Users can get access to the metal site class detail page by clicking the metal site class ID which can
be found on the “Metalloenzyme Search” page,
“Metal Site” page, etc.
As shown in Figure 1.22, this page contains two main sections including “Metal Site Class” and “Related Metalloenzymes”:
① In the “Metal Site Class” section, the 3D visualization of the metal site composition and detailed description about the metal ions and metal chelates are provided.
② In the “Related Metalloenzymes” section, related metalloenzymes, PDB codes and ligands are listed. Clicking the “View” button in the “3D View” column will visualize the corresponding metal site.
Figure 1.22 Overview of metal site class detail page (metal site class: “msc_01589”, metal site: “4kp5_1”)
To facilitate observation of the metal-binding site, multiple display options are designed as shown in the
yellow box of Figure 1.22, which enables user to freely select or cancel the representations of “Metal Site”,
“Ligand”, “Surface Residues”, “Possible Pockets”, “Cartoon”. Take the metal site “6e6i_1” of “G2IN02” in
the detail page of “msc_01589” for example (see in Figure 1.23):
① “Metal Site” and “Cartoon” are selected by default, which displays the chelate residues as sticks (green carbons), metals as spheres and backbone as cartoon.
② If there is a ligand, selecting the “Ligand” option will visualize it as sticks (yellow carbons).
③ Once “Surface Residues” option is selected, the residues surrounding the metal site will be represented as thinner sticks with green carbons.
④ Moreover, possible active pockets will be displayed as a group of light blue dots around the metal site if “Possible Pockets” is selected.
⑤ Users can alternatively switch off the cartoon representation of the backbone by cancelling the “Cartoon” option.
⑥ Users are able to key-in “All” option to turn on all representations.
Figure 1.23 Examples of metal site visualization (metal site class: “msc_01589”, UniProt ID: “G2IN02”, metal site: “6e6i_1”) in metal site class detail page: ① Visualization of “Metal Site” and “Cartoon” options by default. ② Visualization of “Ligand” along with “Metal Site” and “Cartoon” options. ③ Visualization of “Surface Residues” along with “Metal Site”, and “Cartoon” options. ④ Visualization of “Possible Pockets” along with “Metal Site”, “Cartoon” and “Ligand” options. ⑤ Switching off “Cartoon” option to hide the backbone of the metalloenzyme. ⑥ Selecting all representations by “All” option.
The “Ligand Statistics” module gives an intuitive view of all the metalloenzyme-related ligands.
General Statistics. The number of bioactive molecules, substrates/products, PROTACs, drugs, drug candidates are summarized for each metalloenzyme category as shown in Figure 2.1.
Figure 2.1 General statistics of metalloenzyme-related ligands.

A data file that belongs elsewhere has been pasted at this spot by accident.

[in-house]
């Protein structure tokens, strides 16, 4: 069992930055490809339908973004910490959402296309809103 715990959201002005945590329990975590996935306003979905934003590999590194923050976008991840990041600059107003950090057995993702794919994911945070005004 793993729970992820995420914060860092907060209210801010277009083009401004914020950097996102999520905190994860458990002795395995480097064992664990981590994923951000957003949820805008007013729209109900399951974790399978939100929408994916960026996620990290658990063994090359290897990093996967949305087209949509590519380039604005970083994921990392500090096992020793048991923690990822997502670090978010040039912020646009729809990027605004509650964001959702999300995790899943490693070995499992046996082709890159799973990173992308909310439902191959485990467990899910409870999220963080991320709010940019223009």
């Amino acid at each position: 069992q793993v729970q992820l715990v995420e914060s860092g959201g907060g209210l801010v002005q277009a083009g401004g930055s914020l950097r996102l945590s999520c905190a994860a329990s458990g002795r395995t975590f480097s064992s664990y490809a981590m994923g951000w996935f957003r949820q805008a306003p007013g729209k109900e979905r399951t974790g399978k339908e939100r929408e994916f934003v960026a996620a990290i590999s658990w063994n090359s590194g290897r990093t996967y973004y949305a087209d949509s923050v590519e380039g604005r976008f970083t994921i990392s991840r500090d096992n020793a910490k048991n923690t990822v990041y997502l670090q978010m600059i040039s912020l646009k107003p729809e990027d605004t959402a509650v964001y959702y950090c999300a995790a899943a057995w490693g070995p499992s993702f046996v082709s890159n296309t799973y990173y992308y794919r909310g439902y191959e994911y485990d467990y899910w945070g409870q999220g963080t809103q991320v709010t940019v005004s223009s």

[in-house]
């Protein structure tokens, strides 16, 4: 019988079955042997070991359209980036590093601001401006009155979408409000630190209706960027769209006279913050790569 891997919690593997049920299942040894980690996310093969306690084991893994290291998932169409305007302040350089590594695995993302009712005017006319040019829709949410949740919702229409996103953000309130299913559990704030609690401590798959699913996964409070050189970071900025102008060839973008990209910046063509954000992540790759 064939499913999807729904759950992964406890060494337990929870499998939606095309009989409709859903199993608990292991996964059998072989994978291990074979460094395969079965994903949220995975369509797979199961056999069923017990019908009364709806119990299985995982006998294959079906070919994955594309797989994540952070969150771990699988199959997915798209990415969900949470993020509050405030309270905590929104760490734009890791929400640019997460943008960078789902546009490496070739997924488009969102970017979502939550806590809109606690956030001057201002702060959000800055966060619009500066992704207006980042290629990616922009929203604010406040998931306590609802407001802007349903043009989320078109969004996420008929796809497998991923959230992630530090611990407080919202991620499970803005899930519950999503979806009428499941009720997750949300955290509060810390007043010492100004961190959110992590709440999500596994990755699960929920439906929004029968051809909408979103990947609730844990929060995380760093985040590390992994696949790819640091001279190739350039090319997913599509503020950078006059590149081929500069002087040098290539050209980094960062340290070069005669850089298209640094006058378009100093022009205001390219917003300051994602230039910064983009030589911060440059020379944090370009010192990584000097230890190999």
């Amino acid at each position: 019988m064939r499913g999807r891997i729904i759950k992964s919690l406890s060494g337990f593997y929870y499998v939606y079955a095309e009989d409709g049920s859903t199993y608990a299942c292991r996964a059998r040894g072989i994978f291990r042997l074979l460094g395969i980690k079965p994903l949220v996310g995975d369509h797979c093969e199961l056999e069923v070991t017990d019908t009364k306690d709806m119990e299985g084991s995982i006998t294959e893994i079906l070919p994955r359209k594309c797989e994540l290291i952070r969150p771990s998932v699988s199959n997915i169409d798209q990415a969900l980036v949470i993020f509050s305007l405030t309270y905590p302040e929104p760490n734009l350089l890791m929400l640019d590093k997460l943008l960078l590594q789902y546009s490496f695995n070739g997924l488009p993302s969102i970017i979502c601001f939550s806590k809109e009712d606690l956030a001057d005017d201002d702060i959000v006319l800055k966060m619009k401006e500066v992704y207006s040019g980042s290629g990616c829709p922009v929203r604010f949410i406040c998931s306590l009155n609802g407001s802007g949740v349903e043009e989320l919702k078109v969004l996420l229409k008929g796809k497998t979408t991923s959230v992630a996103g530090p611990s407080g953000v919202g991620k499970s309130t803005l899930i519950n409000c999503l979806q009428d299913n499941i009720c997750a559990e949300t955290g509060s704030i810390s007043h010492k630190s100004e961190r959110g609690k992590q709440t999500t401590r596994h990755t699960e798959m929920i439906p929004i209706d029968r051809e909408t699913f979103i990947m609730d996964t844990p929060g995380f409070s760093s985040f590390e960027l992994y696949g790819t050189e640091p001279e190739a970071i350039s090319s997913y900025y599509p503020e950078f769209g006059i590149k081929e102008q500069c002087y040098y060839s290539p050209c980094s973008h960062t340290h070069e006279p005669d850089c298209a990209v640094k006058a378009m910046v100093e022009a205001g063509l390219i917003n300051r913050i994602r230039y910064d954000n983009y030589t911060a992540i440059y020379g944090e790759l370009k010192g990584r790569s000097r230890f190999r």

Drug Target – Metalloenzymes. The distribution of drugs targeting metalloenzymes according to clinical phase (‘Approved’, ‘In clinical trial’, and ‘Under research’) and metalloenzyme category is shown in Figure 2.2.
Figure 2.2 Illustration of “Drug Target – Metalloenzymes”.
Metalloenzyme Drug Target - Enzyme Class. The distribution of metalloenzymes that have drugs or drug candidates according to enzyme classification.
Figure 2.3 Illustration of “Drug Target – Metalloenzymes”.
Metalloenzyme Drug Types. As shown in Figure 2.4, the distribution of drugs according to drug types is summarized for each metalloenzyme category.
Figure 2.4 Illustration of “Metalloenzyme Drug Types”.
Metalloenzyme Drug Indications (Top 10). The statistic of metalloenzyme-relevent drug indications (top-10) is displayed in the form of doughnut charts in Figure 2.5.
Figure 2.5 Illustration of “Metalloenzyme Drug Indications (Top 10)”.
Metalloenzyme – Drugs (Top 20). As shown in Figure 2.6, the number of drugs for top-20 ranking metalloenzymes is summarized.
Figure 2.6 Illustration of “Metalloenzyme – Drugs (Top 20)”.
All metalloenzyme-related ligands can be retrieved from “Ligand Search” module. Users are able to obtain expected
ligands by searching UniProt ID, metalloenzyme name and ligand ID. In particular, substructure search is supported
by inputting a SMILES string in the search bar or drawing a molecule structure, which is especially helpful for
users to find interested ligands bearing a given substructure or core scaffold in a few seconds as shown in
Furthermore, information contents about the ligands are summarized according to the data resources and special properties of them. In other words, a ligand is labelled at least one feature out of “Drug”, “Drug Candidate”, “Ligand has a PDB structure”, “Bioactive Molecule”, “Substrate or Product”, “PROTAC”, “Macrocycle”, “Spiro Compound”, which can be also used as filter options to narrow the results. To learn more about a specific ligand, clicking the ligand ID will navigate to the ligand detail page.